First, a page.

WGA West Annual Report Shows "Golden Age of TV" Continues for Writers (Analysis)
TV employment, earnings and residuals are up while screen figures, after tumbling post-strike, show slow growth at best.
The WGA West’s latest annual report, released Tuesday, provides continued good news for television writers, along with a smidgen of hope for feature writers as well — but an analysis by The Hollywood Reporter of almost a quarter-century's worth of WGAW data underscores just how completely the 1990s surge of independent cinema has transformed into a new golden age of television
From 1992 through 2006, aggregate TV and theatrical earnings for the WGAW’s members were roughly equal. That changed after the 2007-08 WGA strike, and THR’s review shows that the two industries have trod very different paths since then. Aggregate TV earnings have nearly doubled since the walkout, rising from $462.5 million in 2008 to a THR-estimated $859 million last year. Meanwhile, theatrical earnings, which spiked to $526.6 million in 2007 as studios stockpiled in advance of the strike and slumped to $375.1 the year after, trended slowly down for several years and have gradually increased since 2012 — but at $387.4 million (THR est.) last year, they have never fully recovered.
THR’s 2015 earnings and employment figures include an addition of 7 percent to the WGAW’s figures, as an estimate to account for adjustments that the guild is expected to make when they restate the 2015 figures next year, following the union’s historical practice in adjusting for late-arriving data.
Total covered earnings, at a reported $1.176 billion in 2015, were notionally down 0.9 percent, but it’s more likely that figures will show an increase of about 10 percent when late-arriving data is eventually factored in. As an apples-to-apples comparison, this year’s reported figure for 2015 is 12 percent higher than the 2014 figure reported last year.
The guild’s employment numbers show a similar pattern as the earnings figures, with TV employment surging almost 50 percent from 2008, when about 3,120 members reported TV earnings, to 2015, when an estimated 4,420 did, meaning that over half the guild’s approximately 8,000 members performed at least some TV work last year. Theatrical employment, which hit a high of over 2,040 members in 2007, fell to about 1,660 in 2012, before recovering some lost ground to end at about 1,920 in 2015.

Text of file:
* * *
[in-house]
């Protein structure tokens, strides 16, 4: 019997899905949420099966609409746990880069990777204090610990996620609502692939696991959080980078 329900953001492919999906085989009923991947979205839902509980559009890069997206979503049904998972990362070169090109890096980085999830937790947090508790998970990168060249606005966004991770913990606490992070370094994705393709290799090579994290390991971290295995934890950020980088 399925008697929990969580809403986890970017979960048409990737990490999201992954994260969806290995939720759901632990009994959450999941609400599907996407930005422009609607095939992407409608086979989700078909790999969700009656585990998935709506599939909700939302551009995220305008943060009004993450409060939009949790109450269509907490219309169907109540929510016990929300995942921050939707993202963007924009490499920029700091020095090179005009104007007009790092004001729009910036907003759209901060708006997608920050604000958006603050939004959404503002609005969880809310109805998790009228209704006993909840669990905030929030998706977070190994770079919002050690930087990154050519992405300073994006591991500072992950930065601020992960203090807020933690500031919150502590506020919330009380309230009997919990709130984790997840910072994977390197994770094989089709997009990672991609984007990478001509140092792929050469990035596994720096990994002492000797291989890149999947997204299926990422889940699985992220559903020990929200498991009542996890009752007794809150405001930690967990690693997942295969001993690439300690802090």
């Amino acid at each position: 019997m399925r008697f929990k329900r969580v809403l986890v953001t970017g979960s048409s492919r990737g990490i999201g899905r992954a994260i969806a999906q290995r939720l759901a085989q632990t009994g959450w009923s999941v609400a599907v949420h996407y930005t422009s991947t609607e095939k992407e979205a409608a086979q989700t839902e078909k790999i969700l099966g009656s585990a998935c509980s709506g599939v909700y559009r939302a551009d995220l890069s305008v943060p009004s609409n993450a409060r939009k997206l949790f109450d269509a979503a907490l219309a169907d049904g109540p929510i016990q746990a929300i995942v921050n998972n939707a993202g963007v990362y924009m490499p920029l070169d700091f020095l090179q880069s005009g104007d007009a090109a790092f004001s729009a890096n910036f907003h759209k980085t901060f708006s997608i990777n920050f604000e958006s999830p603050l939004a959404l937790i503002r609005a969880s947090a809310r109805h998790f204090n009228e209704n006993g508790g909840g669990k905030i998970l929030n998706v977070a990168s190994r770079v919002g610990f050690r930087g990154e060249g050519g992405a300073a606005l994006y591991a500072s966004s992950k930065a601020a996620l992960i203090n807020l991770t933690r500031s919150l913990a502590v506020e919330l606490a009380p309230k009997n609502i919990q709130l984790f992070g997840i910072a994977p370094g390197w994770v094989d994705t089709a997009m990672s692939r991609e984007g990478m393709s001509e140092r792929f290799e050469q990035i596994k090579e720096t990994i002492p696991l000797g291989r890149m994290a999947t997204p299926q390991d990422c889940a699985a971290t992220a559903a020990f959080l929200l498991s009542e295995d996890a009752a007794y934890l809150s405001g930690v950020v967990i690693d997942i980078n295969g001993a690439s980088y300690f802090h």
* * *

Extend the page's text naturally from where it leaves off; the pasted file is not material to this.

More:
The WGA West earnings figures exclude residuals, which are tabulated separately. But the picture is similar there, too: Residuals for reuse of TV product grew 50 percent from 2010 ($174 million) to 2015 ($262 million), but theatrical residuals actually declined about 3 percent ($142 million to $138 million) over the same period as viewers shifted their attention to TV offerings.
New media reuse of TV product, which grew 13 percent to $25.4 million, overshadowed primetime network reuse ($19.4 million, down 12.5 percent) and is increasing at a rate that suggests it could equal or exceed basic cable syndication next year. New media reuse of theatrical product grew 22 percent to $13.9 million, but still falls short of physical home video, which at $22.9 million (down 14.4 percent) is at less than half of the $50 million figure achieved annually in the videocassette and DVD heyday that lasted from the late 1990s through the mid-2000s.
Aggregate residuals were up 3.4 percent, to about $400 million, with total new media residuals representing about 10 percent of that total.
Comparing the TV and screen worlds again, average individual earning figures paint a dramatic picture as well: An earnings gap of roughly $100,000 per year favored screenwriters over their TV colleagues for much of the 1990s and 2000s, but no more. Either TV writing salaries have been bid up, or TV writers are writing more in a year or both. It's impossible to say which from the reported figures, but in any case, the screen figures in recent years have moved in the opposite direction, and as a result the average amount earned per year for a writer working in TV is just a few thousand dollars shy of the average for a screenwriter, with both at about the $200,000 mark.
That factoid should be taken as illustrative, not as an indication that the typical working writer makes $200,000 per year. Some writers work in both film and TV in a given year. Also, arithmetic averages can be distorted by extremes, such as the presence of highly paid showrunners or star screenwriters, or the inclusion of writers who made only a few tens of thousands of dollars in a given year because they worked only on a polish, for instance.
The WGA West’s figures don’t include WGA East data. Although they negotiate many major contracts together, the two guilds are legally separate unions and the WGAE, like the DGA and SAG-AFTRA, does not release detailed earnings and employment reports. The WGAE is half the size of the WGAW, and its proportion of screen and scripted television work is assumed by observers to be somewhat less than that, in light of the concentration of scripted entertainment writing in Los Angeles.
Read the WGAW report here.